Deficiencies: - poor growth, sluggishness, clubbed gills, loss of appetite, hemmorhagic skin and cellular atrophy

    Pyroxidine (B6)
    Functions: - plays a vital role in enzyme systems and protein metabolism
    Deficiencies: - nervous disorders, fits, loss of appetite, poor growth, rapid and gasping breathing, flexing of opercles and hyperirritability

    Cyanocobalamin (B12)
    Functions: - enzyme systems, cholesterol metabolism
    Deficiencies: - poor appetite, poor growth, anemia and dark pigmentation

    Ascorbic Acid (C)
    Functions: - enzyme systems, bone, tooth and cartilage formation and healing
    Deficiencies: - hemorrhagic shin, kidneys, liver, intestine and muscle tissue, eye lesions and scoliosis of the spine

    Biotin (H)
    Functions: - enzyme systems, purine and lipid synthesis, oxidation of lipids and carbohydrates
    Deficiencies: - loss of appetite, poor growth, anemia, skin lesions and muscle atrophy

    Functions: - good growth and food conversion
    Deficiencies: - poor growth, poor food conversion, hemorrhagic kidney and intestine

    Folic Acid (M)
    Functions: - blood cell formation, blood glucose regulation and fish metabolism
    Deficiencies: - poor growth, lethargy, dark skin, anemia and fragility of the caudal fin

    Functions: - cell membrane permeability
    Deficiencies: - poor growth, distended stomach, skin lesions and increased gastric emptying time

    p-Aminobenzoic Acid
    Functions: - unknown
    Deficiencies: - no abnormal indication in growth, appetite and mortality

    References & Sources: from Fruland and Miller 1980; Moyle and Cech 1982
    Fruland, R. and W. Miller 1980. Vitamins and the marine aquarium.FAMA 3(5): 36-75.
    Moyle, P.B. and J.J. Cech Jr. 1982. Fishes: An Introduction toIchthyology. Prentice-Hall, Inc., New Jersey.

    Image Gallery of Vitamin Deficiencies
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    Vitamin Deficiencies Frequently Asked Questions

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    #ImageDisease TitleTop 3 Symptoms
    1. Ammonia Poisoning
  • Red streaking on the fins or body.
  • Purple or red gills.
  • Fins are torn & jagged.
  • 2. Anchor Worms
  • Tiny white-green or red worms in wounds.
  • Frequent rubbing or "flashing".
  • Ulcers may appear.
  • 3. Black Spot
  • Small black speckles on body.
  • Frequent rubbing or "flashing".
  • Small black smudges on fish.
  • 4. Cataracts
  • White or grey "foggy" eyes.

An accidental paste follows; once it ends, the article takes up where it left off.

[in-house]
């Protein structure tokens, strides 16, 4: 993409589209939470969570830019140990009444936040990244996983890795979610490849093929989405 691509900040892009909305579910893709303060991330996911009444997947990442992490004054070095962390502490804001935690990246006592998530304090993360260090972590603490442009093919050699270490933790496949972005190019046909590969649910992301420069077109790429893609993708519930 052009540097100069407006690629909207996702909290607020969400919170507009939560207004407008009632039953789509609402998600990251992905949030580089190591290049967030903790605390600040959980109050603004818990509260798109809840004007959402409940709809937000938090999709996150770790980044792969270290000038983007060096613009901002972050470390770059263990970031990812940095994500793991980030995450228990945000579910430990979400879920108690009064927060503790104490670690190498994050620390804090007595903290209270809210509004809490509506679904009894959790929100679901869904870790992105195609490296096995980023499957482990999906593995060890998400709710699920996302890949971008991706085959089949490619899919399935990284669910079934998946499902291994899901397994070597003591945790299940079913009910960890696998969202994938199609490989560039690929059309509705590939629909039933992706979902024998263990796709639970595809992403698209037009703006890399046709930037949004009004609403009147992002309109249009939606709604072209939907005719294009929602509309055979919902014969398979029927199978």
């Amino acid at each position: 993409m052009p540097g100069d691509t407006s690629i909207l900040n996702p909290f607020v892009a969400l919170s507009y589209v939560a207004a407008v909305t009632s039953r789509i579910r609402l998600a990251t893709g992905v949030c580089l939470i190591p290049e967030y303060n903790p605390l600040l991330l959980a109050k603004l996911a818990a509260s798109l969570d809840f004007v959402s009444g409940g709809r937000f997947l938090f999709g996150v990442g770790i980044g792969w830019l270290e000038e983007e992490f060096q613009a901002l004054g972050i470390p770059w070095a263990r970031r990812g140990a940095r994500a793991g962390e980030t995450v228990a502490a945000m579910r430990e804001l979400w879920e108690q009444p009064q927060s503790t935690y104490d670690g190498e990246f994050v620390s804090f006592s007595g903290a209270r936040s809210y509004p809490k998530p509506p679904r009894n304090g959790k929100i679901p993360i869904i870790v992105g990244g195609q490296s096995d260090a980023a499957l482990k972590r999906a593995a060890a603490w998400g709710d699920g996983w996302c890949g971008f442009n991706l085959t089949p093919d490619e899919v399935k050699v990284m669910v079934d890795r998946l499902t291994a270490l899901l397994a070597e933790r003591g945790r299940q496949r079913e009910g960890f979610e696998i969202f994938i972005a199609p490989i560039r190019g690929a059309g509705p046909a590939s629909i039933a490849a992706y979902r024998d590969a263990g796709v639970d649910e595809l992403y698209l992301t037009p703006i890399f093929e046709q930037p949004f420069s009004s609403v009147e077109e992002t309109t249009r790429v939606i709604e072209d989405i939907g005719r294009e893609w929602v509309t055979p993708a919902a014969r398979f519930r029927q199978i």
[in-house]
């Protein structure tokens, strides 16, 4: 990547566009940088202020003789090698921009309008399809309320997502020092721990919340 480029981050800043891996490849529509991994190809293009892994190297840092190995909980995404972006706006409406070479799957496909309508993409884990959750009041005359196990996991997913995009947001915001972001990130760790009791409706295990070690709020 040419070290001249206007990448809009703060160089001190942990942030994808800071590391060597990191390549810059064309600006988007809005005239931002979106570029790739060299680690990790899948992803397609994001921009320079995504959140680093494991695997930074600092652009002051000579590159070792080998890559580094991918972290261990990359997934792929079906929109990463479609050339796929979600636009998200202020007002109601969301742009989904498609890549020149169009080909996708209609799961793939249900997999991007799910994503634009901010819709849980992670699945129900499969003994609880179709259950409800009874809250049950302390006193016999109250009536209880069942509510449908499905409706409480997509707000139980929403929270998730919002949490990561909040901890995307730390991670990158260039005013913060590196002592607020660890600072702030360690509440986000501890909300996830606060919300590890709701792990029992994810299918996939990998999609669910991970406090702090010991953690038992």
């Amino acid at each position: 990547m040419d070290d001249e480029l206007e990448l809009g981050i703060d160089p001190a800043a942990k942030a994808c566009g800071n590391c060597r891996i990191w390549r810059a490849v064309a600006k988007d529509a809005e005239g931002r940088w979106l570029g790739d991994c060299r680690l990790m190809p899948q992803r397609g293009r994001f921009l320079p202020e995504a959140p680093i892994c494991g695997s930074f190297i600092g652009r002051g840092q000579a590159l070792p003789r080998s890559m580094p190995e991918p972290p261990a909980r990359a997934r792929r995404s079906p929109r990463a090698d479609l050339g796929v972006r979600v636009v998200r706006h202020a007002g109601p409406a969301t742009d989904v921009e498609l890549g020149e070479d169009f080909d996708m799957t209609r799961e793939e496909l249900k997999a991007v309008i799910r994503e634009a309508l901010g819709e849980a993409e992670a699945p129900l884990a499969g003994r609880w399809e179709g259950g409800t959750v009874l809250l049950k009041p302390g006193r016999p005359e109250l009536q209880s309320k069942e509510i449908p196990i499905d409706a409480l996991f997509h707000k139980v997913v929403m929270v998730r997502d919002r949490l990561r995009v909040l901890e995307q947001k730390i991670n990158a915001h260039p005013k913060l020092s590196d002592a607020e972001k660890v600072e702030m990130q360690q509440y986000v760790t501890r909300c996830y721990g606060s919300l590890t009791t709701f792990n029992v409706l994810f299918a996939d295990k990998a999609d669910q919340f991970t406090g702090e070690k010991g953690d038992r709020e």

• Eye looks like it has a slime coat.
  • Tendency to bump into things.
  • 5. Cotton Mouth
  • White "Cotton like" fungus on the mouth.
  • Lethargy and loss of appetite.
  • White spots on mouth, scales, and fins.
  • 6. Curved Spine (Fish TB)
  • Curved or Crooked Spine.
  • Lesions on the body.
  • loss of scales.
  • 7. Dropsy
  • Huge, Fat, Bloated Belly.
  • Lethargy and loss of appetite.
  • Scales almost popping off.
  • 8. Fin Rot
  • Fins turn Jagged or whitish and die back.
  • Fins look like they were ripped off.
  • Fish is not eating.
  • 9. Hole in the Head
  • Hole in the head.
  • Small sore on head.
  • Lethargy and loss of appetite.
  • 10. Ichthyophthirius
    (white spot or ick)
  • Small white "salt-like" pimples on fins & body.
  • Lethargy and loss of appetite.
  • Frequent rubbing or "flashing".
  • 11. Neon Tetra Disease
  • Restlessness.
  • Whitened areas deep into the fishes' flesh.
  • Spine may become curved.
  • 12. New Tank Syndrome
  • Sudden Death.
  • Cloudy Water.
  • Unexplained Death.
  • 13. Oodinium (velvet)
  • Fine grey-gold to whitish 'dust' on the body.
  • Very rapid gill movement.
  • Scratching or flashing.
  • 14. Parasites (External)
  • Large ugly sores on body.
  • Skin looks grey in patches.
  • Fish swim aimlessly.
  • 15. Planaria
    (white hairlike worms)
  • Small White Hairlike Worms.
  • Tiny, Wiggley Worms often found in the substrate.
  • 16. Pop Eye
  • One or both eyes protrude from the head in an unusual fashion.
  • 17. Skin / Gill Flukes
  • Fish gasps for air at the water's surface
  • Gills open and close rapidly
  • Gills are covered in mucus
  • 18. Swim Bladder Disease
  • Erratic Swimming Position
  • Loss of equilibrium
  • Fish will be unable to maintain buoyancy
  • 19. Vitamin Deficiencies
  • Scoliosis (Curved Spine)
  • Reduced Growth
  • Anorexia (Lack or Loss of Appetite)
  • View Symptoms per Vitamin